By Robert PickupMartinez, who is part of the TBS pre- and post-game broadcast, did a Native American war whoop in tribute to the team. Since athletes have compared their competition to battle since forever and Cleveland’s mascot is an Indian, it just makes sense to imitate a war cry after victory.Comment: It "makes sense to imitate a war cry after victory"...because you think Indians are primitive, warlike savages? Rather than modern people with cellphones and computers? I guess that makes sense...if you're a racist.
A tweet from educator Debbie Reese:In Native American culture, all animals are believed to have totems. When they cross your path unexpectedly, they mean something. So, we looked into what it might have meant that a fly landed on Hillary Clinton's face tonight.Comment: Reese says CBS News got its info from a New Age website.
I believe CBS has garbled an already garbled claim. The fly on Clinton's face has a totem? What would the fly's totem be...another fly? An eagle? Donald Trump?
The actual claim, I think, is that all people have animal totems. Not that all animals have totems.
Of course, this claim is a false generalization about thousands of Native cultures. It may be true in a few cases--especially in Plains cultures--but I doubt it's widespread. I doubt it applies to everyone even within those cultures.
A Native filmmaker says Disney excised a werewolf plot from Johnny Depp's The Lone Ranger:The tone is bonkers. All the underlying structure of Injun Werewolves is still there... We see Butch Cavendish eat the Lone Ranger's brother's heart, and then the next scene is wacky hijinx with Tonto. Tonto calls Cavendish "Wendigo" all through the film. 200 residents of Tonto's boyhood village were killed by two white men with pistols? No one ran away? They never ran out of bullets? Clearly it was supposed to be a werewolf attack. Helena Bonham Carter's leg was eaten by Cavendish. There are rabbit meat-eating bunny rabbits everywhere. The signs of the excision of the Werewolves are everywhere... and they're typically over the top and unnecessarily violent. They go utterly unexplained, and then are immediately papered over in each case by goofy pratfalls. It's just bizarre. I went in with a truly open mind, and was enjoying it for a while... but then it abruptly got stupid and long and wow was it tedious toward the end. The final action sequence is 30 minutes long, and it's visually amazing... But it comes too late to save a truly confused film.Comment: Tonto says he's hunting Cavendish because Cavendish is a wendigo--a flesh-eating creature from the northeastern woodlands.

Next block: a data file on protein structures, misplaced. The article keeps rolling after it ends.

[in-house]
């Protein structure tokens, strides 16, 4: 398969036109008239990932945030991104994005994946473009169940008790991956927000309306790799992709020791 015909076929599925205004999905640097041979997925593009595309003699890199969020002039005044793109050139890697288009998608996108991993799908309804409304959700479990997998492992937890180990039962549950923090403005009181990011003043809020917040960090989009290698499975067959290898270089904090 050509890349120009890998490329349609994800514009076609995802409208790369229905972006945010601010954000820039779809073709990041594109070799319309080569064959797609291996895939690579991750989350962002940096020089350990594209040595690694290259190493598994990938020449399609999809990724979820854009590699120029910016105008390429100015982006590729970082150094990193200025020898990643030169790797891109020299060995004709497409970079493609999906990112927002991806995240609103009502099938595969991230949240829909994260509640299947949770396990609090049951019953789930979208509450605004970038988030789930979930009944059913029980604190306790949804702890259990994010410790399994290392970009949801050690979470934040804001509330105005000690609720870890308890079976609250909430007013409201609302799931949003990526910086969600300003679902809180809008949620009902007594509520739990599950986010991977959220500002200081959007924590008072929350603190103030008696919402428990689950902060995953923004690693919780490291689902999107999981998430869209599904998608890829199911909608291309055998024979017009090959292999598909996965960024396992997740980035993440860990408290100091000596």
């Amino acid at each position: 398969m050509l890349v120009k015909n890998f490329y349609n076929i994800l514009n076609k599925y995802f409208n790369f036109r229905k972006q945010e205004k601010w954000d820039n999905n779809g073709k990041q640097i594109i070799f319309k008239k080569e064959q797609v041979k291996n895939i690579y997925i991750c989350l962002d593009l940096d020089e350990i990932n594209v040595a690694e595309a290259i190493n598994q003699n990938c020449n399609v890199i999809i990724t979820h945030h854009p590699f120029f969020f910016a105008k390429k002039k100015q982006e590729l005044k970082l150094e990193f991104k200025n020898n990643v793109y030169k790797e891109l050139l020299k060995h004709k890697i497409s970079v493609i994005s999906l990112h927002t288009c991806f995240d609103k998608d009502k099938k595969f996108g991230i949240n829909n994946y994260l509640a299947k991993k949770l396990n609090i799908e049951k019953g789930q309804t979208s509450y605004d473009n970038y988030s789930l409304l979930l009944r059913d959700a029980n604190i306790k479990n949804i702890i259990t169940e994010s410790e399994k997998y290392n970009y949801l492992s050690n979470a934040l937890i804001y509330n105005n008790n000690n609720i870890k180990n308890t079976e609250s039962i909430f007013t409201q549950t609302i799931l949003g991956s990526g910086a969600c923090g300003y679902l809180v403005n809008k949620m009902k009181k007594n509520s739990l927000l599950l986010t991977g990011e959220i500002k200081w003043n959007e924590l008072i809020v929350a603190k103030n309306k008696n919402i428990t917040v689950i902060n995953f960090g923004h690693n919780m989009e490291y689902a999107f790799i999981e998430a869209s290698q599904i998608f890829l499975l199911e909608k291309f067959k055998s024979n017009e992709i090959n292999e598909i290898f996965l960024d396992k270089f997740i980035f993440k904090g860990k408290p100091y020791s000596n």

It doens't make sense for a wendigo to be in Texas--the movie's setting. Or in Monument Valley in southern Utah, the movie's actual setting.
It also doesn't make sense for Tonto, supposedly a Comanche Indian, to believe in or care about wendigos. It would be like a Chinese man hunting a Jewish golem. It could happen, but it makes no sense without an elaborate explanation.
I don't know anything about the supposed werewolf subplot. What's left is a villain who's inordinately evil because he's a wendigo--a malevolent spirit in human form. He eats human hearts and massacres whole villages--which isn't much different from your usual mass-murdering bad guy.